“MEEE-EW and the old guitar, / How PURRRR-fectly happy we are.” Sounds like a hit.

TABBY MCTAT, THE MUSICAL CAT

A musical cat—what’s better than that?

“Tabby McTat was a busker’s cat / With a meow that was loud and strong. / The two of them sang of this and that, / And people threw coins in an old checked hat.” One day, Tabby goes for a walk while Fred, the busker, eats his lunch, and Tabby meets a pretty, black kitty. When he returns, Fred is gone, so Sock, his new friend, gets her owners to take Tabby in. He loves his new situation, especially after kittens come along, but he misses Fred. Once the kitties are grown, Tabby sets off to find Fred, unknowingly tailed by his strong-voiced son, Samuel Sprat. Fred’s happy to see his buddy—but Tabby, ever the finicky feline, now misses Sock. What could the solution be? Gruffalo creators Donaldson and Scheffler join forces once again for this lighthearted tale of friendship and music. Donaldson’s lyrical verse reads like a song. Oldsters may see where the tale is headed, but young fans will be happily surprised. Scheffler’s round-eyed characters and bright colors in full-bleed and inset illustrations extend the story. Young listeners will enjoy spotting Samuel in the background as Tabby searches for Fred.

“MEEE-EW and the old guitar, / How PURRRR-fectly happy we are.” Sounds like a hit. (Picture book. 2-7)

Pub Date: Dec. 1, 2012

ISBN: 978-0-545-45168-0

Page Count: 32

Publisher: Levine/Scholastic

Review Posted Online: Sept. 27, 2012

Kirkus Reviews Issue: Oct. 15, 2012

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THE WONKY DONKEY

The print version of a knee-slapping cumulative ditty.

In the song, Smith meets a donkey on the road. It is three-legged, and so a “wonky donkey” that, on further examination, has but one eye and so is a “winky wonky donkey” with a taste for country music and therefore a “honky-tonky winky wonky donkey,” and so on to a final characterization as a “spunky hanky-panky cranky stinky-dinky lanky honky-tonky winky wonky donkey.” A free musical recording (of this version, anyway—the author’s website hints at an adults-only version of the song) is available from the publisher and elsewhere online. Even though the book has no included soundtrack, the sly, high-spirited, eye patch–sporting donkey that grins, winks, farts, and clumps its way through the song on a prosthetic metal hoof in Cowley’s informal watercolors supplies comical visual flourishes for the silly wordplay. Look for ready guffaws from young audiences, whether read or sung, though those attuned to disability stereotypes may find themselves wincing instead or as well.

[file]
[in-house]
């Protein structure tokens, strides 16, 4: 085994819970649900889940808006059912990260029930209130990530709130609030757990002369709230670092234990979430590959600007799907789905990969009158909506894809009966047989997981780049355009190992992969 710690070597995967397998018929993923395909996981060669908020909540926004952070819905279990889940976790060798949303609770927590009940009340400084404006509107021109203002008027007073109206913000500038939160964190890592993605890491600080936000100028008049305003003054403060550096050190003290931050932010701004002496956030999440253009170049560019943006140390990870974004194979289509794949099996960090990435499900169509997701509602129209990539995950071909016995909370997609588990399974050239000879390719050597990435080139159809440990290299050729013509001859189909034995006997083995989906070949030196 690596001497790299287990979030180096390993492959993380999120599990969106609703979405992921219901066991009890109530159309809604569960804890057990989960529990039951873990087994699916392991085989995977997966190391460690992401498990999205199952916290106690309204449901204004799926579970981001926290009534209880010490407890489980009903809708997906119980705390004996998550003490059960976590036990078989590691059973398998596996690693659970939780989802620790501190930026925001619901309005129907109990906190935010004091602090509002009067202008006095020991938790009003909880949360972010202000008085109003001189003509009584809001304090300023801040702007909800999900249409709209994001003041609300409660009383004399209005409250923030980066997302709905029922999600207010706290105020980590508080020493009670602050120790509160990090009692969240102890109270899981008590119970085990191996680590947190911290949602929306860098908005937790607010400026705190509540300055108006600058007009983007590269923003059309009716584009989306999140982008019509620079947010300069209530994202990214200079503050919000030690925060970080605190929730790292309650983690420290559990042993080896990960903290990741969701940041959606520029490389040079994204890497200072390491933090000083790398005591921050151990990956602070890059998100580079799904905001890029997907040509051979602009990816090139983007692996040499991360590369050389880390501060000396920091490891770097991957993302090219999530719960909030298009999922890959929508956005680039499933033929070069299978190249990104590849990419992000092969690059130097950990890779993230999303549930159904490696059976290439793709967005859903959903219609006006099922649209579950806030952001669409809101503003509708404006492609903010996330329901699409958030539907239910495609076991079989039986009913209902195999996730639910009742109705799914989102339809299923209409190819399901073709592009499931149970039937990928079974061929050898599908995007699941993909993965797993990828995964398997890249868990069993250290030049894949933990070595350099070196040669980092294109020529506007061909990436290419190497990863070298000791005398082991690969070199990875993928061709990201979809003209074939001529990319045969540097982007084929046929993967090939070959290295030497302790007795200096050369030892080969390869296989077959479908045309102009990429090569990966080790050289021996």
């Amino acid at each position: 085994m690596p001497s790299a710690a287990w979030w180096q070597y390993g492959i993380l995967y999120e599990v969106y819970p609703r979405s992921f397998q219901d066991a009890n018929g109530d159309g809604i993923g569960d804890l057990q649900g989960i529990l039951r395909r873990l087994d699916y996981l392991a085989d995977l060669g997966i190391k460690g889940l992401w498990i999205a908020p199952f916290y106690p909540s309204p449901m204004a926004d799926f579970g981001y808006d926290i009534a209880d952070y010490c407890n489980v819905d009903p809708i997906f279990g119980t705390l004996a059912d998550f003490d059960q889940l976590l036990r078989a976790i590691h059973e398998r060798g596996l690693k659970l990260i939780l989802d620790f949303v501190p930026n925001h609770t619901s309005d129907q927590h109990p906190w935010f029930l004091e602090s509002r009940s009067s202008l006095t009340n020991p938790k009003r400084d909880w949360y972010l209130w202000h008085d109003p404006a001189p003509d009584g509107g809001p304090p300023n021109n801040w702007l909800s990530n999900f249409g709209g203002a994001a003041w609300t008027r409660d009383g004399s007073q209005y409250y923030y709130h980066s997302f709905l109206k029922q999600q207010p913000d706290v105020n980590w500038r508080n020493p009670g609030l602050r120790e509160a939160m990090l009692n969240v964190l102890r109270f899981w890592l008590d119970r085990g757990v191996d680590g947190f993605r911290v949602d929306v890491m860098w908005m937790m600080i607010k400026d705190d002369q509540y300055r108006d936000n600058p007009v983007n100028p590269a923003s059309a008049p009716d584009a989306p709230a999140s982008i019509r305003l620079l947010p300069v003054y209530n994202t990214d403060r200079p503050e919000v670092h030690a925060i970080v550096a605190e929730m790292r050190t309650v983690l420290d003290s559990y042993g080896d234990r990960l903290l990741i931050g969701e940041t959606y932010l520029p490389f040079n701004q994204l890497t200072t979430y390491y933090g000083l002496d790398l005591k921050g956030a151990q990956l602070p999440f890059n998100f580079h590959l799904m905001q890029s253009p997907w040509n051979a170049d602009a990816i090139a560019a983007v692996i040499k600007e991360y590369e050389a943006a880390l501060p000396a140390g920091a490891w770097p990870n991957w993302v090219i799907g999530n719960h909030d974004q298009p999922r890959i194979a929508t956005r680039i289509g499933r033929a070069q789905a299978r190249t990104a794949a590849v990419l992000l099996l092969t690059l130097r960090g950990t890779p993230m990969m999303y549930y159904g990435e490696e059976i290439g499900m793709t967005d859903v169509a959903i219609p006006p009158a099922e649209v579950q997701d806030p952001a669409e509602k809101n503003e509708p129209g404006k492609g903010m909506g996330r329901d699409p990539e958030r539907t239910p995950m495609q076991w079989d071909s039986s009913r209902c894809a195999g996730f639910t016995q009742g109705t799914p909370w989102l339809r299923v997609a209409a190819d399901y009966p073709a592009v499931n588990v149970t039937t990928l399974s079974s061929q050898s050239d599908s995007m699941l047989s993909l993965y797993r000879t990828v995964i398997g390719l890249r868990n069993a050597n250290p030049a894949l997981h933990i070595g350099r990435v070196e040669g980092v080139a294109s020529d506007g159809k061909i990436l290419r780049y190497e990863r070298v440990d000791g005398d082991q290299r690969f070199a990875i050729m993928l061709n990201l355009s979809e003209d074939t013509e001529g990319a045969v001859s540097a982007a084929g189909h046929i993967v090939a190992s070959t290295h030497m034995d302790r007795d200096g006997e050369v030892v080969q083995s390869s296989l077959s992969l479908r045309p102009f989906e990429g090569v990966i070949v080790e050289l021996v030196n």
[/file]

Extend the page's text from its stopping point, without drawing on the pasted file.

Hee haw. (Picture book. 5-7)

Pub Date: May 1, 2010

ISBN: 978-0-545-26124-1

Page Count: 26

Publisher: Scholastic

Review Posted Online: Dec. 29, 2018

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A sweet reminder that it’s easy to weather a storm with the company and kindness of friends.

GOOD NIGHT, LITTLE BLUE TRUCK

Is it a stormy-night scare or a bedtime book? Both!

Little Blue Truck and his good friend Toad are heading home when a storm lets loose. Before long, their familiar, now very nervous barnyard friends (Goat, Hen, Goose, Cow, Duck, and Pig) squeeze into the garage. Blue explains that “clouds bump and tumble in the sky, / but here inside we’re warm and dry, / and all the thirsty plants below / will get a drink to help them grow!” The friends begin to relax. “Duck said, loud as he could quack it, / ‘THUNDER’S JUST A NOISY RACKET!’ ” In the quiet after the storm, the barnyard friends are sleepy, but the garage is not their home. “ ‘Beep!’ said Blue. ‘Just hop inside. / All aboard for the bedtime ride!’ ” Young readers will settle down for their own bedtimes as Blue and Toad drop each friend at home and bid them a good night before returning to the garage and their own beds. “Blue gave one small sleepy ‘Beep.’ / Then Little Blue Truck fell fast asleep.” Joseph’s rich nighttime-blue illustrations (done “in the style of [series co-creator] Jill McElmurry”) highlight the power of the storm and capture the still serenity that follows. Little Blue Truck has been chugging along since 2008, but there seems to be plenty of gas left in the tank.

A sweet reminder that it’s easy to weather a storm with the company and kindness of friends. (Picture book. 3-6)

Pub Date: Oct. 22, 2019

ISBN: 978-1-328-85213-7

Page Count: 32

Publisher: HMH Books

Review Posted Online: June 23, 2019

Kirkus Reviews Issue: July 15, 2019

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